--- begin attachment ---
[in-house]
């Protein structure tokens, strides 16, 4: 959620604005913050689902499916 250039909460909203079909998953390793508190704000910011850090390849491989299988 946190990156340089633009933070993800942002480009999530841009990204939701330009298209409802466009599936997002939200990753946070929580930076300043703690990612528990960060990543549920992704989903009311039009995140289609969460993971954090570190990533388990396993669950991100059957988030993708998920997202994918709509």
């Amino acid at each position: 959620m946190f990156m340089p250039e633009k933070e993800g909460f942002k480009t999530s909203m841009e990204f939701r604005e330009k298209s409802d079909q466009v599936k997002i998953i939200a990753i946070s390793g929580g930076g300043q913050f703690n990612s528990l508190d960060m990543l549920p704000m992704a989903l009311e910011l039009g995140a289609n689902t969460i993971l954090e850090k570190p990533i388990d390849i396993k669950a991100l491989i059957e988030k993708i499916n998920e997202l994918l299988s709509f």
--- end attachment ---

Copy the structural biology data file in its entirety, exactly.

[in-house]
């Protein structure tokens, strides 16, 4: 959620604005913050689902499916 250039909460909203079909998953390793508190704000910011850090390849491989299988 946190990156340089633009933070993800942002480009999530841009990204939701330009298209409802466009599936997002939200990753946070929580930076300043703690990612528990960060990543549920992704989903009311039009995140289609969460993971954090570190990533388990396993669950991100059957988030993708998920997202994918709509």
């Amino acid at each position: 959620m946190f990156m340089p250039e633009k933070e993800g909460f942002k480009t999530s909203m841009e990204f939701r604005e330009k298209s409802d079909q466009v599936k997002i998953i939200a990753i946070s390793g929580g930076g300043q913050f703690n990612s528990l508190d960060m990543l549920p704000m992704a989903l009311e910011l039009g995140a289609n689902t969460i993971l954090e850090k570190p990533i388990d390849i396993k669950a991100l491989i059957e988030k993708i499916n998920e997202l994918l299988s709509f």